Sugarcane purchase scheme

By: Modesto P. Sa-onoy

The Department of Finance (DOF) has agreed to postpone the liberalization of the importation of sugar. There really is no stopping it but a DOF deference to the Senate resolution urging the government not to implement its import liberalization plan. In effect, this is a stop-gap solution, a political solution in fact.

From every angle, the demand of the industry to stop liberal importation is difficult to maintain. We have a short supply of nationally produced sugar and the farms can no longer produce enough to meet the demands of the increasing number of consumers. Somehow, some time, the industry must yield to reality. It is a matter of time when free trade of sugar will have to be the solution.

Unless, the sugar industry can do two things: produce more sugar and at a price that can compete with the imported commodity. The reality presents a natural difficulty.

The Senators claimed there are 84,000 cane farmers and 720,00 industry workers and their families that will be adversely affected. A ripple effect can impact on the lives of five million Filipinos. Let’s set aside the end of the world scenario that politicians are wont to paint.

DOF Secretary Carlos Dominguez, the main proponent of liberalization, has proposed – provide incentives to sugar mills to improve their efficiency and thus extract more juice from the cane.

This is not a new idea. It has been there for decades and in fact, the Sugar Regulatory Administration has a mandate to ensure mill efficiency. However, most have not done so. The cost, it seems is tremendous that at the current system, discourages the mills from spending millions to modernize to extract more efficiently.

Dominguez said the government cannot just sit idly by but must address high prices. One of his ideas is to provide incentives to improve efficiency among mills.

He explained that our population has really grown to least 105 million and for the last two to three years there’s always a sugar shortage. Domestic prices are double compared to that of the world market.

These warning signals had been told time and again, but no solution had been presented so far except to stop free importation. As I wrote earlier this position of the industry cannot hold for long. As the days move on, we see the deterioration of the situation.

Dominguez said he told Sen. Juan Miguel Zubiri that the other problem is the law that regulates the relationship between the planter and the mill, specifically the mill-planter sharing law. The law, Republic Act 809 passed in 1952 says the planter gets 60-70 percent share of the crop and the mill gets 30-40 percent depending on the milling capacity not on the area as the news ascribed to Dominguez.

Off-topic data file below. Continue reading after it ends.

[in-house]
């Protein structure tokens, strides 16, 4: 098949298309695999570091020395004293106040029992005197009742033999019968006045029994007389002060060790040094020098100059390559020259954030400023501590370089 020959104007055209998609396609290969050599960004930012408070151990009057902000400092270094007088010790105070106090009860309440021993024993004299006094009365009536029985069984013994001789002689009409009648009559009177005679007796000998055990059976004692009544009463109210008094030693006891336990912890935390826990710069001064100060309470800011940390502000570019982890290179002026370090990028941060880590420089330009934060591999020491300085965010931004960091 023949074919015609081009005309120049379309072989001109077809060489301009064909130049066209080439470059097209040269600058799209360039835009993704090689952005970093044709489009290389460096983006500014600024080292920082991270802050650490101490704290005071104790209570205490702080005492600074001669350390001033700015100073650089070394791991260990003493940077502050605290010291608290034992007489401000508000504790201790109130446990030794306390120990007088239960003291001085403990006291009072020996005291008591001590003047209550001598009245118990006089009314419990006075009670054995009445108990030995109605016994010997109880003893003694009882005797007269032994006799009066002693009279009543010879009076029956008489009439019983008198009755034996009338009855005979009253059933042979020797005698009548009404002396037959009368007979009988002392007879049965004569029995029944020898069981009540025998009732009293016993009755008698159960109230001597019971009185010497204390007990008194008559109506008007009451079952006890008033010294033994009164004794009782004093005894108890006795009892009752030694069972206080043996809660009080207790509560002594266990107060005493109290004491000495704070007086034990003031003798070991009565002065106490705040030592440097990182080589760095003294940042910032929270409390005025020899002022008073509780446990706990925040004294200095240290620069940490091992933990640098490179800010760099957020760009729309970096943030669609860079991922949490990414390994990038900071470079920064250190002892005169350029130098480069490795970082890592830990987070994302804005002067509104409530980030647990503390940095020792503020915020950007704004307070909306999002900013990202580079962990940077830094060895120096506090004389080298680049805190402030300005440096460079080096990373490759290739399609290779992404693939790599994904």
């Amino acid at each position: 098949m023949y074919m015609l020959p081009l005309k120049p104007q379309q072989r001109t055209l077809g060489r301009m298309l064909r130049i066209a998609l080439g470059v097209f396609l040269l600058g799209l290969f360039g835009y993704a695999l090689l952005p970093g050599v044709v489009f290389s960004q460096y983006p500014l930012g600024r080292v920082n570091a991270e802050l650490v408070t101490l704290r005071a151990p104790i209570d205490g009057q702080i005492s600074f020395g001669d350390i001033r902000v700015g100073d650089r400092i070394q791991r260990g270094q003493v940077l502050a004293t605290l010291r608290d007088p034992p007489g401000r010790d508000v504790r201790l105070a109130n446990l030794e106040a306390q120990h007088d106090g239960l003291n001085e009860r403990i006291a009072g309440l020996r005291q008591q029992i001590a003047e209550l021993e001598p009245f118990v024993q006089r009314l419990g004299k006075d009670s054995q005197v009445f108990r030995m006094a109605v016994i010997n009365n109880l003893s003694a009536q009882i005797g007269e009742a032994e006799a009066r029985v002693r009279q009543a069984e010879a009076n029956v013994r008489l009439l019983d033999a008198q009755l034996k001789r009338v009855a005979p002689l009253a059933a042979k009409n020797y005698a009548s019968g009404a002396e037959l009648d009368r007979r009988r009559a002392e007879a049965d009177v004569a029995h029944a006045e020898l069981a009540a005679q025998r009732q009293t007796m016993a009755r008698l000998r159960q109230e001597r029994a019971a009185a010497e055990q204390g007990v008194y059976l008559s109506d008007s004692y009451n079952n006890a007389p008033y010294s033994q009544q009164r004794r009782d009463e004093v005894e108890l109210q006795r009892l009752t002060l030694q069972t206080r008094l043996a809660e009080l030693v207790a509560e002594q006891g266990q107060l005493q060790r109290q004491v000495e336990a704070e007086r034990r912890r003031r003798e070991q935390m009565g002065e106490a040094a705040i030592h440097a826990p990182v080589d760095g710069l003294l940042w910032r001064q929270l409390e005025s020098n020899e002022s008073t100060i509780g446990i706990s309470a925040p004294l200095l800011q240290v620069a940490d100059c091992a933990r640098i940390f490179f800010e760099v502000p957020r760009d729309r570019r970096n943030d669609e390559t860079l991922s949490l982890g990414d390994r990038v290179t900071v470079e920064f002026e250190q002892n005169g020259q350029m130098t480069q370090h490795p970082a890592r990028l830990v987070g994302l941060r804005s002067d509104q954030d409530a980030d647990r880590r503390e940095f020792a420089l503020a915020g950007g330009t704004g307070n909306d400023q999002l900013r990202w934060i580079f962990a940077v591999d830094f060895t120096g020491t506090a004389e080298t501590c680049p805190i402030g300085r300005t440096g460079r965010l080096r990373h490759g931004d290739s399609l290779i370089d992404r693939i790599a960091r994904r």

Nevertheless, Dominguez claims because of RA 809, the mills have no incentive to put capital expenditures to improve the efficiency of their mills. Because “when you put a capital expenditure there, you only are able to recover 30-40 percent of the revenue of the mill because the balance goes to the sugar planter.”

“We should also think about a new kind of relationship between a mill and the planter so that the mill is also incentivized to be more efficient so they will spend for the necessary technology and capital to extract more sugar from the cane,” he added.

Citing the practice in other countries he said that the“ideal revenue-sharing scheme” is where “the mills and the farmers do not share. The mill buys the cane, so if they owned the whole cane then they can extract; they have every incentive to extract the most amount of sugar.” He proposed that “the current system has to be changed.”

He added that “he is optimistic that discussions on sugar would not be more difficult than the government’s successful move to liberalize rice trade, which took nearly the first half of the Duterte administration’s term.”

The DOF is right. It is easier to deal with the present system in the industry than with rice farmers because the sugar industry is organized.

The Dominguez proposal is not new. It is called “cane purchase”. The mill buys the canes and the planter has nothing to do with what happens afterward.

But there are many implications because RA 809 is not just about sharing.

We will continue next week